Pressure-clean the entire engine compartment. Of course, just because you get rid of the rodents for the time being doesn’t mean they won’t come back. One way to ensure they aren’t immediately drawn back to your car is to get rid of the feces and urine that attracts them. Mechanics who’ve dealt with this problem say pressure cleaning the entire engine compartment will do the trick. This sounds like a fairly reliable suggestion.

Does anyone out there wonder why the automakers – who obviously know about the problem of car wiring being targeted by rodents – don’t put some kind of protective covering on it? Think of all the expensive repair bills that consumers would be able to avoid. These range from $268 (the amount we paid) to several hundreds or thousands to replace shredded engine harness, hoses, brakes, oxygen sensor and more.

Just a thought.

By the way, FamilyCarGuide would love to hear reader suggestions on how to defeat rodents and keep them from making a meal on the family car’s wiring. Share your comments below.

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Comments (4)
  1. Need Help Here! See the post is almost 2 yrs old, but just got my Kia Sportage back after 4 wks from Squirrel damage (think more so than rats)...1.5 days later, they are already chewing up underhood (prior damage, nothing apparent underhood..this time it's chewing rubber under wipers..tearing out insulation to dashboard) APPARENTLY there is something in my engine/suv attracting these guys...I understand insulation on wires now made with soy vs petroleum, but this is absurd! Do not tell me mothballs, put them down and underhood before I drove suv in after picking up from dealer...there is no food, etc in vehicle...it's just me!, ugh! There is something in the KIA's attracting these varmits..talked to 3 other Kia owners with same problem!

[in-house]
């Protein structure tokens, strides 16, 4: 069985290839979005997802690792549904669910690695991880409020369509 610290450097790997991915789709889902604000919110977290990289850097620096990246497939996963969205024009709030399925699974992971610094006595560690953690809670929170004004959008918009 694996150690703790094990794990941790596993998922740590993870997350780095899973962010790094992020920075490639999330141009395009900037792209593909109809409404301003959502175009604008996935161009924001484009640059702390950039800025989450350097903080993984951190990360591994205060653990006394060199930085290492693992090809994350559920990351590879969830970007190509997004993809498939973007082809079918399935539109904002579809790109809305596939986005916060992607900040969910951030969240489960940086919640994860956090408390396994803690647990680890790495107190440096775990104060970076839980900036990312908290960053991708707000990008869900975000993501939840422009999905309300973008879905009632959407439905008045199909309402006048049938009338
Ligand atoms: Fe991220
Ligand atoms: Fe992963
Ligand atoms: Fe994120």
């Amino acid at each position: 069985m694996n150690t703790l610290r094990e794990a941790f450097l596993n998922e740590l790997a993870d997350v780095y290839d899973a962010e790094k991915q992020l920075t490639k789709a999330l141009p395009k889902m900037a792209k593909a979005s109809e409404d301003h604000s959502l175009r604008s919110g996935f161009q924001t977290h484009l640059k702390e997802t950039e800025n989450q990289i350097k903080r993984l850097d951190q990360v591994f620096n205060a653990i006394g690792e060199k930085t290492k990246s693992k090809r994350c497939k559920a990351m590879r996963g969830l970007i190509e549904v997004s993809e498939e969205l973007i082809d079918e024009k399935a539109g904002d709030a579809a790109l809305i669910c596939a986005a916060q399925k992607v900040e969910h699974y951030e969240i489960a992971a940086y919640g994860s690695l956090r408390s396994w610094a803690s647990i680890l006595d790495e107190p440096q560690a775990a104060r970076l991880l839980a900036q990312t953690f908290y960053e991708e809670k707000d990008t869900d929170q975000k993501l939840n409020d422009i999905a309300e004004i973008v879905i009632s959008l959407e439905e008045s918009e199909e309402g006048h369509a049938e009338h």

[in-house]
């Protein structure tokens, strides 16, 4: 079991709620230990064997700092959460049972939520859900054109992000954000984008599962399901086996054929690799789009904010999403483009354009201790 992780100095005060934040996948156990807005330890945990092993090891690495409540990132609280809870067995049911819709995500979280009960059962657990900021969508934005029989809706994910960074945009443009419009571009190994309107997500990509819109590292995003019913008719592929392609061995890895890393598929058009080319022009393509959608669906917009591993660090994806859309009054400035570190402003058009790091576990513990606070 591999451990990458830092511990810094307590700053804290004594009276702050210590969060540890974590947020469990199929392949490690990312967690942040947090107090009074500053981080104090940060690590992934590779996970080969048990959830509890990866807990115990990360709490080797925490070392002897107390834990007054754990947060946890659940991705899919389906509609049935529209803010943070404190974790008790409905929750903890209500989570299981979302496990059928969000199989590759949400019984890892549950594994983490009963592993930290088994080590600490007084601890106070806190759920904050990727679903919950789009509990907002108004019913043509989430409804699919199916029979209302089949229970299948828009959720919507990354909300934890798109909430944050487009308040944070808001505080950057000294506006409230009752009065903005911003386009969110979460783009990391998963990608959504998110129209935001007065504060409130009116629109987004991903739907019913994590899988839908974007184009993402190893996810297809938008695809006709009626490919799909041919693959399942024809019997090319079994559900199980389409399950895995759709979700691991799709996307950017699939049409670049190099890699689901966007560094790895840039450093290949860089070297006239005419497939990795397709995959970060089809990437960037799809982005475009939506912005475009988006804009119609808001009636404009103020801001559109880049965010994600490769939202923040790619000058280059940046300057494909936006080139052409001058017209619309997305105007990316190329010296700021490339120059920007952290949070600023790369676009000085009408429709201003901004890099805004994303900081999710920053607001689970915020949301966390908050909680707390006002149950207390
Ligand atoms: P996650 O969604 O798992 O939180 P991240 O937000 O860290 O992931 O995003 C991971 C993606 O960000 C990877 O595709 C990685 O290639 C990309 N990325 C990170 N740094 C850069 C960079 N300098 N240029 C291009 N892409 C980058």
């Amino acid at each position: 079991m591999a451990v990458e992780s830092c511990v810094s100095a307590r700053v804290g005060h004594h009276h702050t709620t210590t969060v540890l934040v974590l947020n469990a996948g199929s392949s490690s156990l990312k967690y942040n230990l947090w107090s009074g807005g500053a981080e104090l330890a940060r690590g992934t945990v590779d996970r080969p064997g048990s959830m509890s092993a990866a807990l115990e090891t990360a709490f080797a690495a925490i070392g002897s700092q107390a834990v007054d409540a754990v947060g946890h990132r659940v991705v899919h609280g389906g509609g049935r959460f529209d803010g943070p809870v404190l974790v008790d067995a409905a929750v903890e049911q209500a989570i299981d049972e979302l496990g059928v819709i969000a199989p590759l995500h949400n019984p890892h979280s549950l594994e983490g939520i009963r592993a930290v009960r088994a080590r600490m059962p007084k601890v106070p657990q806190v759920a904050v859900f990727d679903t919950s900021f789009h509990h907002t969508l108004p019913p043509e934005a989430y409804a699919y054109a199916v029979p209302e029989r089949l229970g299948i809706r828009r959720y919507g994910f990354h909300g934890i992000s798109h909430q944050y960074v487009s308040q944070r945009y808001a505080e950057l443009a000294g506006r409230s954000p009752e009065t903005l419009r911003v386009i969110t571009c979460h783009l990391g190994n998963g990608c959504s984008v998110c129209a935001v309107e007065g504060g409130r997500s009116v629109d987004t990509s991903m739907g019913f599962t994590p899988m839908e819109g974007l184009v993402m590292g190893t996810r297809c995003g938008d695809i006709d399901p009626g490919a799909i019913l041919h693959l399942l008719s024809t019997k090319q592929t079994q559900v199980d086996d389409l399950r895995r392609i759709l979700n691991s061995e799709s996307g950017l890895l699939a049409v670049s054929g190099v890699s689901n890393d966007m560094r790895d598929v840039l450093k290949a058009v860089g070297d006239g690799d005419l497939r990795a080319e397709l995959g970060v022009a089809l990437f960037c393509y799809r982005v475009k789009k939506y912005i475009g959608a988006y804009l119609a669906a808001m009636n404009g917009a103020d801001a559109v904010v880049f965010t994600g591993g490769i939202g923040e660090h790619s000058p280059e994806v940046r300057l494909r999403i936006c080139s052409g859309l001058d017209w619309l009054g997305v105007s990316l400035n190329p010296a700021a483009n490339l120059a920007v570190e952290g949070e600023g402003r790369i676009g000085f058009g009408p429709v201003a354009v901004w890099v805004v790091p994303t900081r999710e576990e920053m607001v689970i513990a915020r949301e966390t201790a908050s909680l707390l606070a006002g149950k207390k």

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  2. Cost last week was $2,633.13 - albeit $500 to me(deductible) and ins paid the rest..however, still was out for rental $$ for a week - could have been worse until the dealer gave me a loaner.
     
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  3. We have tested all kinds of urban legends an most are not effective. We use a product developed by our neighbor a retires aerospace engineer and a animal behaviorist. They built a better mouse trap.
    It's called the Rid-A-Rat. It is sold in many hardware stores and even one car dealer sells them in Flagstaff, Arizona.
    The Rid-A-Rat chases the vermin out of the car and prevents nesting. Once installed you are done. Made in the USA and safe and green.
    Homeowners insurance will sometimes pay for the damage. Rid-A-Rat. It keeps rabbits away too.
    Mickey
     
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  4. Just locate the cabin air intakes which are located somewhere under the hood. Place 1/4 " hardware cloth over the intakes and secure them to the sheet metal firewall with paper clips.

    Most intake holes are covered by the lonf plastic cover under the hood of the car up by the wiper blades. You'll have to remove the plastic rivits which hold the cover in place to access those holes and cover them with the metal hardware cloth screen.